By BENJAMIN NJOKU
After 10 years of organizing Africa’s biggest street party, the Calabar Carnival has become an integral part of the state.
The Chairman, Carnival Calabar Commission, Mr. Gabe Onah, disclosed this while speaking with HVP. According to him, it will be difficult for any successive government in the state to attempt to stop the carnival for any reason. “The carnival has a life of its own, and our desire is that a carnival should represent our lifestyle and that has come to stay.”
Looking at the journey so far, Onah said, the aim of setting up the carnival has been achieved. “The festival runs for 32 days, while the carnival runs for four days. The carnival is an event built into the festival but it has become the centre of attraction. You can imagine the socio-economic impact the carnival is making on the state.
This is a strategy that was introduced to change lives in the state; a vision that has been converted into a commercial success and an effort to bring a mass of people into the city, after which they will savour our products and our offerings.
It has worked for us coming from the public sector and our future is to move it to the private sector so that sustainability will be achieved. That’s why the children carnival was introduced as well as the cultural parade so that it can become our bedrock.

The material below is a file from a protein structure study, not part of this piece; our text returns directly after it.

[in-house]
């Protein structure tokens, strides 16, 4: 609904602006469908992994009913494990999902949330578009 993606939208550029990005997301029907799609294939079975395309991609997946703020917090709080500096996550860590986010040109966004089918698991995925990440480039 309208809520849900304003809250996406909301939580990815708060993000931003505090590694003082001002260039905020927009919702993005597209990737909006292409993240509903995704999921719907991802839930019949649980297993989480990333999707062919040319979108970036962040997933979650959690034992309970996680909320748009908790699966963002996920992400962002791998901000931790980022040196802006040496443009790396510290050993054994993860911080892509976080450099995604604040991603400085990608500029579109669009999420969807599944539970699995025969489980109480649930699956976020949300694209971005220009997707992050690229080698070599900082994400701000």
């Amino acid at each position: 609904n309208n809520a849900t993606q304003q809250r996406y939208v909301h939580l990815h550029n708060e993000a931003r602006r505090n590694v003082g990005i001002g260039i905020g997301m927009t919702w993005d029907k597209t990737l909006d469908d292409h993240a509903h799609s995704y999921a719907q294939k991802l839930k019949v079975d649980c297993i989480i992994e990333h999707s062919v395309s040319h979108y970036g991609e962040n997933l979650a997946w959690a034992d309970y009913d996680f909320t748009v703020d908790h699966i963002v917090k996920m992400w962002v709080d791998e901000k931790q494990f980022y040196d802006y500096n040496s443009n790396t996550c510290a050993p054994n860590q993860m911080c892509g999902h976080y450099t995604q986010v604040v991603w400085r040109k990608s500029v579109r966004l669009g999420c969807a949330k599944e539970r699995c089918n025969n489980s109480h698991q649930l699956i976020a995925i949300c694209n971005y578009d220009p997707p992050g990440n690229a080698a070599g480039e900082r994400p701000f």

It is difficult to put a figure to it. The carnival route was constructed because of the festival, the cleanliness of the city, the lawns we are tendering and our hygiene are all a gamut. So, it is difficult to say, but are we getting results? Yes. Are we creating employment? Yes, safety and our existence.
The youths get employed, the art and industry behind the carnival art are huge and boundless. From beads making to raffia, costuming, dancing and make-up, are the opportunities that are thrown up for the carnival. What you are seeing here today started from rehearsal since July.”